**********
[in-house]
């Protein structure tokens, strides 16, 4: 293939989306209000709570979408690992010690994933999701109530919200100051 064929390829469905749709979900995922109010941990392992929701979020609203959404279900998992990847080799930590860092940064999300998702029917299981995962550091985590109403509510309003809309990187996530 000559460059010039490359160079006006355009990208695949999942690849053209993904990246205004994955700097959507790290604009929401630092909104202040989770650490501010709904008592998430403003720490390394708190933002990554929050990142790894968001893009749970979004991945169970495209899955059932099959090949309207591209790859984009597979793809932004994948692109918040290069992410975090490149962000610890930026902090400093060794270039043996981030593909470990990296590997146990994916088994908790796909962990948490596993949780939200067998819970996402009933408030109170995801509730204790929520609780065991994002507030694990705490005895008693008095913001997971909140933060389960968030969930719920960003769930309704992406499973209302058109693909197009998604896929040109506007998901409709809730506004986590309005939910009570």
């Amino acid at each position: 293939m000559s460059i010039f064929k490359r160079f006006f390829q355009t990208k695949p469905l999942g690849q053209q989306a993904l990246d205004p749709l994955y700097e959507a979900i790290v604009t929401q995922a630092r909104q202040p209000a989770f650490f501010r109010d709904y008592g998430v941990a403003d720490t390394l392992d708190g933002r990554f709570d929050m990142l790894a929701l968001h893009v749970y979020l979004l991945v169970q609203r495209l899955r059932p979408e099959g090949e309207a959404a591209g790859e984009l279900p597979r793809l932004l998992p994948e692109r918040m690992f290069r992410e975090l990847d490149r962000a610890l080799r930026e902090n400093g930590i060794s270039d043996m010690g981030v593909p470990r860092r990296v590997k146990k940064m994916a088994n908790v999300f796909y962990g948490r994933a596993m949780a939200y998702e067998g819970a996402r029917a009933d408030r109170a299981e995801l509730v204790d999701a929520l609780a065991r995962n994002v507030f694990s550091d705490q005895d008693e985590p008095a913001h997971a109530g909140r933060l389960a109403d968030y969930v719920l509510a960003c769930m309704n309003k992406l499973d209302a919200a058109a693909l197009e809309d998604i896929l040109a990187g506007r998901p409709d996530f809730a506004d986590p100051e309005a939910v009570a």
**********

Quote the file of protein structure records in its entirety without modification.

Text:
[in-house]
């Protein structure tokens, strides 16, 4: 293939989306209000709570979408690992010690994933999701109530919200100051 064929390829469905749709979900995922109010941990392992929701979020609203959404279900998992990847080799930590860092940064999300998702029917299981995962550091985590109403509510309003809309990187996530 000559460059010039490359160079006006355009990208695949999942690849053209993904990246205004994955700097959507790290604009929401630092909104202040989770650490501010709904008592998430403003720490390394708190933002990554929050990142790894968001893009749970979004991945169970495209899955059932099959090949309207591209790859984009597979793809932004994948692109918040290069992410975090490149962000610890930026902090400093060794270039043996981030593909470990990296590997146990994916088994908790796909962990948490596993949780939200067998819970996402009933408030109170995801509730204790929520609780065991994002507030694990705490005895008693008095913001997971909140933060389960968030969930719920960003769930309704992406499973209302058109693909197009998604896929040109506007998901409709809730506004986590309005939910009570």
């Amino acid at each position: 293939m000559s460059i010039f064929k490359r160079f006006f390829q355009t990208k695949p469905l999942g690849q053209q989306a993904l990246d205004p749709l994955y700097e959507a979900i790290v604009t929401q995922a630092r909104q202040p209000a989770f650490f501010r109010d709904y008592g998430v941990a403003d720490t390394l392992d708190g933002r990554f709570d929050m990142l790894a929701l968001h893009v749970y979020l979004l991945v169970q609203r495209l899955r059932p979408e099959g090949e309207a959404a591209g790859e984009l279900p597979r793809l932004l998992p994948e692109r918040m690992f290069r992410e975090l990847d490149r962000a610890l080799r930026e902090n400093g930590i060794s270039d043996m010690g981030v593909p470990r860092r990296v590997k146990k940064m994916a088994n908790v999300f796909y962990g948490r994933a596993m949780a939200y998702e067998g819970a996402r029917a009933d408030r109170a299981e995801l509730v204790d999701a929520l609780a065991r995962n994002v507030f694990s550091d705490q005895d008693e985590p008095a913001h997971a109530g909140r933060l389960a109403d968030y969930v719920l509510a960003c769930m309704n309003k992406l499973d209302a919200a058109a693909l197009e809309d998604i896929l040109a990187g506007r998901p409709d996530f809730a506004d986590p100051e309005a939910v009570a």